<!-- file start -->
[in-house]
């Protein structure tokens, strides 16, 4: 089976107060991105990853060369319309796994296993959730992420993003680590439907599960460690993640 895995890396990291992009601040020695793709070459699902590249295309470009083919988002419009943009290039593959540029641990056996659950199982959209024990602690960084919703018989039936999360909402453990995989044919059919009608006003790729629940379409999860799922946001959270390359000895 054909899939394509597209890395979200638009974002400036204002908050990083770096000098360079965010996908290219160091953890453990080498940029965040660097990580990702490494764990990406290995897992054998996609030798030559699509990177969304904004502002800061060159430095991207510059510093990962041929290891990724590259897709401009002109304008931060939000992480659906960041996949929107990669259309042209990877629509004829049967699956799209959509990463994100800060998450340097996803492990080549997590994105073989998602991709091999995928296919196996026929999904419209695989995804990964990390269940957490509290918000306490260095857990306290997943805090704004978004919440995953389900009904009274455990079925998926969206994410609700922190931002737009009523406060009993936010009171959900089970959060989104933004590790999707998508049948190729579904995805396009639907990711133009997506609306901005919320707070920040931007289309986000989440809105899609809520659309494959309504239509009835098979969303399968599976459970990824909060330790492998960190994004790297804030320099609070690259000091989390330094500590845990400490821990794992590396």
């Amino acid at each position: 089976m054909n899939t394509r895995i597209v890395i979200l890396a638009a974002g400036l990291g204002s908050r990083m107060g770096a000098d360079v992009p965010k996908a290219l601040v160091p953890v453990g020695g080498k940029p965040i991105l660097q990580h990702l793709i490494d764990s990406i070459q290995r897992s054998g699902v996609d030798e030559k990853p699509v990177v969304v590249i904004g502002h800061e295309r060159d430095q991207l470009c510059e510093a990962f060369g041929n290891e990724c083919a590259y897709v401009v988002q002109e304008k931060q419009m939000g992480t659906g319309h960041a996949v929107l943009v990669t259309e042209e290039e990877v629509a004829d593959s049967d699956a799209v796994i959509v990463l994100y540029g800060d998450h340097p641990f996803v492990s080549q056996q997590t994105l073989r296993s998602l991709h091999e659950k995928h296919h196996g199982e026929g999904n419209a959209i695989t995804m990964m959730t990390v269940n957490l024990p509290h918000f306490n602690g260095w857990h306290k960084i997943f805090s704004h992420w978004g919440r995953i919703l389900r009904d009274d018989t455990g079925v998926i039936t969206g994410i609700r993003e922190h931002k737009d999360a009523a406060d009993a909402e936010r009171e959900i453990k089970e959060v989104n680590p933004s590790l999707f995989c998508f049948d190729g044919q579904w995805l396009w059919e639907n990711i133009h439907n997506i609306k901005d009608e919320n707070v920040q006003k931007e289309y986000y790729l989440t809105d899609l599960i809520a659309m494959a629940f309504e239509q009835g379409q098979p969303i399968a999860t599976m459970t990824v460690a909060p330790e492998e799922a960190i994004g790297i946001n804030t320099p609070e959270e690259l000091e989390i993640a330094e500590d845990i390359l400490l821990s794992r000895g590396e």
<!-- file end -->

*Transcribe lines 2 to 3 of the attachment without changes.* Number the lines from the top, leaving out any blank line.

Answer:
């Protein structure tokens, strides 16, 4: 089976107060991105990853060369319309796994296993959730992420993003680590439907599960460690993640 895995890396990291992009601040020695793709070459699902590249295309470009083919988002419009943009290039593959540029641990056996659950199982959209024990602690960084919703018989039936999360909402453990995989044919059919009608006003790729629940379409999860799922946001959270390359000895 054909899939394509597209890395979200638009974002400036204002908050990083770096000098360079965010996908290219160091953890453990080498940029965040660097990580990702490494764990990406290995897992054998996609030798030559699509990177969304904004502002800061060159430095991207510059510093990962041929290891990724590259897709401009002109304008931060939000992480659906960041996949929107990669259309042209990877629509004829049967699956799209959509990463994100800060998450340097996803492990080549997590994105073989998602991709091999995928296919196996026929999904419209695989995804990964990390269940957490509290918000306490260095857990306290997943805090704004978004919440995953389900009904009274455990079925998926969206994410609700922190931002737009009523406060009993936010009171959900089970959060989104933004590790999707998508049948190729579904995805396009639907990711133009997506609306901005919320707070920040931007289309986000989440809105899609809520659309494959309504239509009835098979969303399968599976459970990824909060330790492998960190994004790297804030320099609070690259000091989390330094500590845990400490821990794992590396």
């Amino acid at each position: 089976m054909n899939t394509r895995i597209v890395i979200l890396a638009a974002g400036l990291g204002s908050r990083m107060g770096a000098d360079v992009p965010k996908a290219l601040v160091p953890v453990g020695g080498k940029p965040i991105l660097q990580h990702l793709i490494d764990s990406i070459q290995r897992s054998g699902v996609d030798e030559k990853p699509v990177v969304v590249i904004g502002h800061e295309r060159d430095q991207l470009c510059e510093a990962f060369g041929n290891e990724c083919a590259y897709v401009v988002q002109e304008k931060q419009m939000g992480t659906g319309h960041a996949v929107l943009v990669t259309e042209e290039e990877v629509a004829d593959s049967d699956a799209v796994i959509v990463l994100y540029g800060d998450h340097p641990f996803v492990s080549q056996q997590t994105l073989r296993s998602l991709h091999e659950k995928h296919h196996g199982e026929g999904n419209a959209i695989t995804m990964m959730t990390v269940n957490l024990p509290h918000f306490n602690g260095w857990h306290k960084i997943f805090s704004h992420w978004g919440r995953i919703l389900r009904d009274d018989t455990g079925v998926i039936t969206g994410i609700r993003e922190h931002k737009d999360a009523a406060d009993a909402e936010r009171e959900i453990k089970e959060v989104n680590p933004s590790l999707f995989c998508f049948d190729g044919q579904w995805l396009w059919e639907n990711i133009h439907n997506i609306k901005d009608e919320n707070v920040q006003k931007e289309y986000y790729l989440t809105d899609l599960i809520a659309m494959a629940f309504e239509q009835g379409q098979p969303i399968a999860t599976m459970t990824v460690a909060p330790e492998e799922a960190i994004g790297i946001n804030t320099p609070e959270e690259l000091e989390i993640a330094e500590d845990i390359l400490l821990s794992r000895g590396e």